Scott seeking Royal redemption at Aus PGA

Scott seeking Royal redemption at Aus PGA

Adam Scott can wipe the slate clean of a junior defeat more than 30 years ago with a crowning Fortinet Australian PGA Championship title at Royal Queensland Golf Club starting Thursday.

A two-time Australian PGA champion who adorns the RQ honour boards as a two-time junior champion, Scott was reminded during Wednesday’s pro-am that he didn’t always have things his own way.

While growing up on the Gold Coast, Scott first joined Royal Queensland as an 11-year-old in awe of resident Professional, Charlie Earp.

A year later he competed in the club’s junior championship against boys as much as five years his senior, his conqueror taking a rare opportunity to remind him ahead of his 16th Australian PGA Championship.

“I bumped into one of the guys I played on the junior team with and he reminded me that I lost the junior club championship to him,” Scott recalled.

“I said, ‘But I was 12.’ He was a bit older than me.”

Scott’s first Australian PGA Championship as a pro came in 2000 where he finished fifth behind Robert Allenby at Royal Queensland.

The champion in 2013 and 2019, Scott returns to Royal Queensland with new clubs in the bag – PING Blueprint S irons – and a switch in golf ball from a Titleist ProV1x to the ProV1.

They are changes he has made to keep pace with the modern game and, with a 19-under par total and tie for fifth last start at the Butterfield Bermuda Championship, changes he has faith in now that he is back on home soil.

“It all feels pretty good,” Scott insisted.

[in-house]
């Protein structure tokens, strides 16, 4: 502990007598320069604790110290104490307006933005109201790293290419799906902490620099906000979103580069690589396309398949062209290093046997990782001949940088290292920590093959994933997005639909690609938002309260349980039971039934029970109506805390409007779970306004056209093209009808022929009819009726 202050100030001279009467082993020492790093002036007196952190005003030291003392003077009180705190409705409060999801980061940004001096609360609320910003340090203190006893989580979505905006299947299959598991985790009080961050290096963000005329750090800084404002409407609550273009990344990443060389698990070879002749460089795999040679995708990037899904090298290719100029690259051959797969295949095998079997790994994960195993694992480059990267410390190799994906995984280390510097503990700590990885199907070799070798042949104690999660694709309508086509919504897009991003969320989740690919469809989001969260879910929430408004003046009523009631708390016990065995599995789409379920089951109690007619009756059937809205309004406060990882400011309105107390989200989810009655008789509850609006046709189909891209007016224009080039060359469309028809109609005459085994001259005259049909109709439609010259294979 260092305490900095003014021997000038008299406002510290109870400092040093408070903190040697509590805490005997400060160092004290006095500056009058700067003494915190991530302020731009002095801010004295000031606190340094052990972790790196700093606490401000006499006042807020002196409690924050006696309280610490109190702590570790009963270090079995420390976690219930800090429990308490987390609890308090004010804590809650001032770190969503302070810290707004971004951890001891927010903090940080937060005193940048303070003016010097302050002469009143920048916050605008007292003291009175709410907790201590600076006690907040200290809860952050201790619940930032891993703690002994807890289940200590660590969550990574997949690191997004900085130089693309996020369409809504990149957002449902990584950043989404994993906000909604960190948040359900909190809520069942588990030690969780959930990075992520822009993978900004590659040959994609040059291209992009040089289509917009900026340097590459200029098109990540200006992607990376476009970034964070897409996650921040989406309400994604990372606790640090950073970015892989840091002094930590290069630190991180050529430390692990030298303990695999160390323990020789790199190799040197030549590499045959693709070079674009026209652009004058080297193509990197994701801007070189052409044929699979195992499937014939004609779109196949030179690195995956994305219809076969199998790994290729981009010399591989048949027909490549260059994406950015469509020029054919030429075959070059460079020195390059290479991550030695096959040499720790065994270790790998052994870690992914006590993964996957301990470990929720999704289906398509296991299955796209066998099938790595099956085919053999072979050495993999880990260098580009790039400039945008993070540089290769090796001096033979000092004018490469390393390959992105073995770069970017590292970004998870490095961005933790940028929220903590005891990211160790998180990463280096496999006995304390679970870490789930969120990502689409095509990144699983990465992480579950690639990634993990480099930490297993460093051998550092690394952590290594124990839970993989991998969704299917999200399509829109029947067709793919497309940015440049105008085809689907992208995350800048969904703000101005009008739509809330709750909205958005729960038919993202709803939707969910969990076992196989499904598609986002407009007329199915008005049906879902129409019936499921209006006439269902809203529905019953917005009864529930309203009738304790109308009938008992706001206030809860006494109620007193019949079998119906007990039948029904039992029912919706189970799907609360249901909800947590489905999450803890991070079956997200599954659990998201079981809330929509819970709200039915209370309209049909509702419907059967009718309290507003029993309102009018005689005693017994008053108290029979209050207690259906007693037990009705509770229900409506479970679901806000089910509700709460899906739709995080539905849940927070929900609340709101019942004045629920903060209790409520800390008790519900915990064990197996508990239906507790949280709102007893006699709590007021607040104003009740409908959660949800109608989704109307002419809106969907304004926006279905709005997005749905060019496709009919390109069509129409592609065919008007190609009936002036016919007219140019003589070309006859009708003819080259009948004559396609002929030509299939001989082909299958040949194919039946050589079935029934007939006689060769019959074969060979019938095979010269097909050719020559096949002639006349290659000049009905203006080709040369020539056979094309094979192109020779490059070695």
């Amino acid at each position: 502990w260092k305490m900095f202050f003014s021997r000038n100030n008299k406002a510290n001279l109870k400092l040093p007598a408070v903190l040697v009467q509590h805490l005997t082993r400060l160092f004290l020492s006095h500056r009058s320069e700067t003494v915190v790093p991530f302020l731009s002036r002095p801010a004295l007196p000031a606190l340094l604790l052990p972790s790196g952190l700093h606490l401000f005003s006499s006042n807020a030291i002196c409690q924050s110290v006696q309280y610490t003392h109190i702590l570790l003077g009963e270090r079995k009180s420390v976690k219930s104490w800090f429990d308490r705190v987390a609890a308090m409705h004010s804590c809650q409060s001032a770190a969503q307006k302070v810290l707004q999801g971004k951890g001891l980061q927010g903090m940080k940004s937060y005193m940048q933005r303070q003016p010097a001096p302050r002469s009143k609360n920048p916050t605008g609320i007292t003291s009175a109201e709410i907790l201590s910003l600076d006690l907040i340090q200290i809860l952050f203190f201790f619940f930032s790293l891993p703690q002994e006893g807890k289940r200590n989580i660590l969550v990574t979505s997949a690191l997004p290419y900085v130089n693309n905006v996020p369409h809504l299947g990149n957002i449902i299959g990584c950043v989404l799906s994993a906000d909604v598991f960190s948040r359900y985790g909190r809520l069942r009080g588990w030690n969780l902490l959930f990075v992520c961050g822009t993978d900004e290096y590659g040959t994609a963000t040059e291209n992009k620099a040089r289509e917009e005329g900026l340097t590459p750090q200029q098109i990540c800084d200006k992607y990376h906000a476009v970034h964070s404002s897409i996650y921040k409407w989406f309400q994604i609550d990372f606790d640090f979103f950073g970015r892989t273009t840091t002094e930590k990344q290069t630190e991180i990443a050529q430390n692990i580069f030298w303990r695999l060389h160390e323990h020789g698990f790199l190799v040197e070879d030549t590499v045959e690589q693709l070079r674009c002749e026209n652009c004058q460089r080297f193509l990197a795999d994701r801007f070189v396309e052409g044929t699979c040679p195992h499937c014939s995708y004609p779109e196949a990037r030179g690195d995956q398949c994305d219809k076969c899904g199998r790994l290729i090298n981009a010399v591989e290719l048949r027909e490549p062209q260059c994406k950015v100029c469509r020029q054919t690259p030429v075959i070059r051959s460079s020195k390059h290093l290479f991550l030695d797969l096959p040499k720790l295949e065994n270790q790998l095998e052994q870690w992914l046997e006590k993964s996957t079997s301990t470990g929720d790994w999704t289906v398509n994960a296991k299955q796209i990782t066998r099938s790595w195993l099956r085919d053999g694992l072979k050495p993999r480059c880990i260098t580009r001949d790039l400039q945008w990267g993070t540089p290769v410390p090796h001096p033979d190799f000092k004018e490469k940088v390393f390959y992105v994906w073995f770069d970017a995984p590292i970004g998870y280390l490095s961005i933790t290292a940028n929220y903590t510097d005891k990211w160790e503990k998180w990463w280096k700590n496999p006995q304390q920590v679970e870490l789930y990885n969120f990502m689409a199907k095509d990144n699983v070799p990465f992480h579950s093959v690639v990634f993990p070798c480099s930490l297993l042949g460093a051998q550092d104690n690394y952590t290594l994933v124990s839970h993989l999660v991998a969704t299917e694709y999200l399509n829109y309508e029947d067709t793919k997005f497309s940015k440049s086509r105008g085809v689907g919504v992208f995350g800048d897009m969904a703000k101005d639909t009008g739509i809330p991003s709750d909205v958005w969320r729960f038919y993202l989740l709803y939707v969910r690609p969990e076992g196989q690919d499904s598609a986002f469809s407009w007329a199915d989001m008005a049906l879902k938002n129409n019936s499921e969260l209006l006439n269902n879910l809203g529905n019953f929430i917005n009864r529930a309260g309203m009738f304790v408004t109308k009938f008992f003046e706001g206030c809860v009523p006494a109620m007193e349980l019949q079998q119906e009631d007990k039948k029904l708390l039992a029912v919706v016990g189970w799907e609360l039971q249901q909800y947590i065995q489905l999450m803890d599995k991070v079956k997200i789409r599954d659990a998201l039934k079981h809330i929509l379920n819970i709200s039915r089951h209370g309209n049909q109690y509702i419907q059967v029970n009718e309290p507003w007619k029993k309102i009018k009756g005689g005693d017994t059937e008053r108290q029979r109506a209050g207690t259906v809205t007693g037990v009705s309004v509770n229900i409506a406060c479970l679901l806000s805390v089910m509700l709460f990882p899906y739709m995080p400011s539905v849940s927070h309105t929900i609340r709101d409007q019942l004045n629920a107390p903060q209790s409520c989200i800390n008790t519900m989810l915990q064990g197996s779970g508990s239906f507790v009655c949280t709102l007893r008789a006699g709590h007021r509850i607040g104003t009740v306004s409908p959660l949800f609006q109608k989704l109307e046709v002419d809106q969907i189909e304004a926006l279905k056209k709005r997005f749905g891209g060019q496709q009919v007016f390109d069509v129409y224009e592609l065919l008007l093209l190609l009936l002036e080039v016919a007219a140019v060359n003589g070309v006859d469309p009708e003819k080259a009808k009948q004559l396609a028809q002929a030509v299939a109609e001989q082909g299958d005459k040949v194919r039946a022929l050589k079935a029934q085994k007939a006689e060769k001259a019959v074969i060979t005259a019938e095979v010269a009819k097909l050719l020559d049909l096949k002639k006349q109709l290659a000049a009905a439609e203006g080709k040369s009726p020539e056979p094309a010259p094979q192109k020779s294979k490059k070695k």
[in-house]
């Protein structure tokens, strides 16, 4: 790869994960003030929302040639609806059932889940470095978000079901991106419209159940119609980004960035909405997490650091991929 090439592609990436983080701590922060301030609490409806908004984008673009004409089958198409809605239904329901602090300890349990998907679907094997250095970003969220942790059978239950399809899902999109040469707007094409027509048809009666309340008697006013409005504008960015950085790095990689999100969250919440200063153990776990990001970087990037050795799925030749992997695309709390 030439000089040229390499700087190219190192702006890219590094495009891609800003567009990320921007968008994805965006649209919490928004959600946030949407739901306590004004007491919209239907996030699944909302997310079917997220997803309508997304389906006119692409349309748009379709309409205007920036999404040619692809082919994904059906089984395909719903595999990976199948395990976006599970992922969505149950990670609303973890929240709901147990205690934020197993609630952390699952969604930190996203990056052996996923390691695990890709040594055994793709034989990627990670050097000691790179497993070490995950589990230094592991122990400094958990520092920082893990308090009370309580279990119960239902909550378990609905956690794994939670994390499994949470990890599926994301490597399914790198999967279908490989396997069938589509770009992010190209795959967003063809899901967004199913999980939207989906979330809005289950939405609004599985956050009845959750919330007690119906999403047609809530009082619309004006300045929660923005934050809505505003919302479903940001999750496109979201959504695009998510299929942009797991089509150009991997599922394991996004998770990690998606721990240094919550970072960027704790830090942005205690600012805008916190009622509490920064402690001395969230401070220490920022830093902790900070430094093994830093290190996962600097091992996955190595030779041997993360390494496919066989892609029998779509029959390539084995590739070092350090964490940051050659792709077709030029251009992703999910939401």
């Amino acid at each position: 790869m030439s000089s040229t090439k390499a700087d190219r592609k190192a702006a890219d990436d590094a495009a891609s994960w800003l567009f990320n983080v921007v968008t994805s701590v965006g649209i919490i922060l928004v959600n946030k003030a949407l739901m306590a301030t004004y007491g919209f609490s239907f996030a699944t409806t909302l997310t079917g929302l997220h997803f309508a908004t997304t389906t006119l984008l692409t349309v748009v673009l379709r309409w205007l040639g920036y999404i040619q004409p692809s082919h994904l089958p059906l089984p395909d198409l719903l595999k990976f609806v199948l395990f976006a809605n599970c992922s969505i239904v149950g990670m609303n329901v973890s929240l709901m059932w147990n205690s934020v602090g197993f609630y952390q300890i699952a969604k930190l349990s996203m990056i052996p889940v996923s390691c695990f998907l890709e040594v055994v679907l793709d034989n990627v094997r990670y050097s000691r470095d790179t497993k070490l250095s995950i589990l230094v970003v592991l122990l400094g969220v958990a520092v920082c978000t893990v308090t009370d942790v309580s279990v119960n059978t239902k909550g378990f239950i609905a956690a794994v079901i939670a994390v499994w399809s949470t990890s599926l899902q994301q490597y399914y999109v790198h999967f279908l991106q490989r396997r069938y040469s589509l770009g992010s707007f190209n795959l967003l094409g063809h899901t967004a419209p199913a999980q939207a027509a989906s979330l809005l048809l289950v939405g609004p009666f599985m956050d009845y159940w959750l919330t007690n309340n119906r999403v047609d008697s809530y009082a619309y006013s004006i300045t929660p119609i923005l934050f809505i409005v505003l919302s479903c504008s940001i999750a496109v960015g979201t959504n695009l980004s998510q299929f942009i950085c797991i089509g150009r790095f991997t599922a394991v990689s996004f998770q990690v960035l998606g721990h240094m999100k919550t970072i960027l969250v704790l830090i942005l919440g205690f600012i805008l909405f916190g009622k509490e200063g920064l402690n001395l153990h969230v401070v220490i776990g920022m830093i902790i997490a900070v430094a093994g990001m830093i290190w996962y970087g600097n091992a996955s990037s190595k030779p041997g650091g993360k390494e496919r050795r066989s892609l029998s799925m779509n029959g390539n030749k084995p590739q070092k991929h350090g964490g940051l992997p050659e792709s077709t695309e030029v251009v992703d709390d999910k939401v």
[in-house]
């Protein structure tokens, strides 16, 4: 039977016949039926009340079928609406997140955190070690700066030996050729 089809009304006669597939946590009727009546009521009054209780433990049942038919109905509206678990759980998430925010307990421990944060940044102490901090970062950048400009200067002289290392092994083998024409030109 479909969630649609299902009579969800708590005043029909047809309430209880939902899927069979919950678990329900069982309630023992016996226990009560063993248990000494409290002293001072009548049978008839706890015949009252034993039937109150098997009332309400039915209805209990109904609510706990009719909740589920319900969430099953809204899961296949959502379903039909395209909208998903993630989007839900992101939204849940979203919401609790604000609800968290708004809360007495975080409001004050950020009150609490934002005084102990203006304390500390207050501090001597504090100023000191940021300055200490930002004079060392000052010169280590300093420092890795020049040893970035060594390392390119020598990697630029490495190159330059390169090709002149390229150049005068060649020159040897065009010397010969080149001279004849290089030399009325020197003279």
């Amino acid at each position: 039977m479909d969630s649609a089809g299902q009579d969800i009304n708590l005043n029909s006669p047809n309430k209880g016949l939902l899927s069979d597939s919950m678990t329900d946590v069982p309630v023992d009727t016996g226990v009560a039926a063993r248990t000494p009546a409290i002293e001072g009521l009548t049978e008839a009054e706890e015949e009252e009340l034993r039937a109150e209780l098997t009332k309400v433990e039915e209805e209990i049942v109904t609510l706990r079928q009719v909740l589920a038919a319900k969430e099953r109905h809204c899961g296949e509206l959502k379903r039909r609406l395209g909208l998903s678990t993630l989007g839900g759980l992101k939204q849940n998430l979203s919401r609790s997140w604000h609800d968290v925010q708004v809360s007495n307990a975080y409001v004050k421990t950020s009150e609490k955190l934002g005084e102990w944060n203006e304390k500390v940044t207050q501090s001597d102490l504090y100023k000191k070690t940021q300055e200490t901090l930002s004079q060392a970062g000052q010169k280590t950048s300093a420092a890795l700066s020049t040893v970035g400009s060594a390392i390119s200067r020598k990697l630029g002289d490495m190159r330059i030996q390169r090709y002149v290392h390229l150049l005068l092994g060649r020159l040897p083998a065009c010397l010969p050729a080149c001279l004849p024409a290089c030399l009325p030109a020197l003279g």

“But also trying to make sense of a few changes that I’m making and get a good feel for it.

“I think the best way to do that is to test it in tournaments. Hopefully they’re fairly educated guesses of what’s good for me in the bag.

“It’s not a Hail Mary that I’m going out there with. I shot 19-under with that setup a couple of weeks ago, so yeah, it would be good to test it in slightly different conditions down here.”

A decade since Scott came within a whisker of completing the Australian Triple Crown in the same year that he became the first Australian to win The Masters, the 43-year-old knows the feeling of confidence that only comes with winning.

Adamant he is not home to play second fiddle to the likes of Cam Smith, Min Woo Lee and Scottish Ryder Cup star Robert MacIntyre, Scott wants to break a winless streak now stretching back to February 2020.

“What winning does for the confidence can’t be replaced by anything else,” Scott said.

“It’s nice to play well in Bermuda, but it’s not a win. It’s hard to fake that confidence of what a win does, of closing out a tournament, of beating the entire field.

“If I were to win this week or next, I’d feel like that could be a real springboard into next year.

“It’s happened before, not just with me, but I’ve seen it with other players as well and I think all the players who are playing on other tours and heading back out next year would feel the same.

“But I’m really not going to get the same confidence from just contending and playing well.

“Taking a trophy home is a different deal.”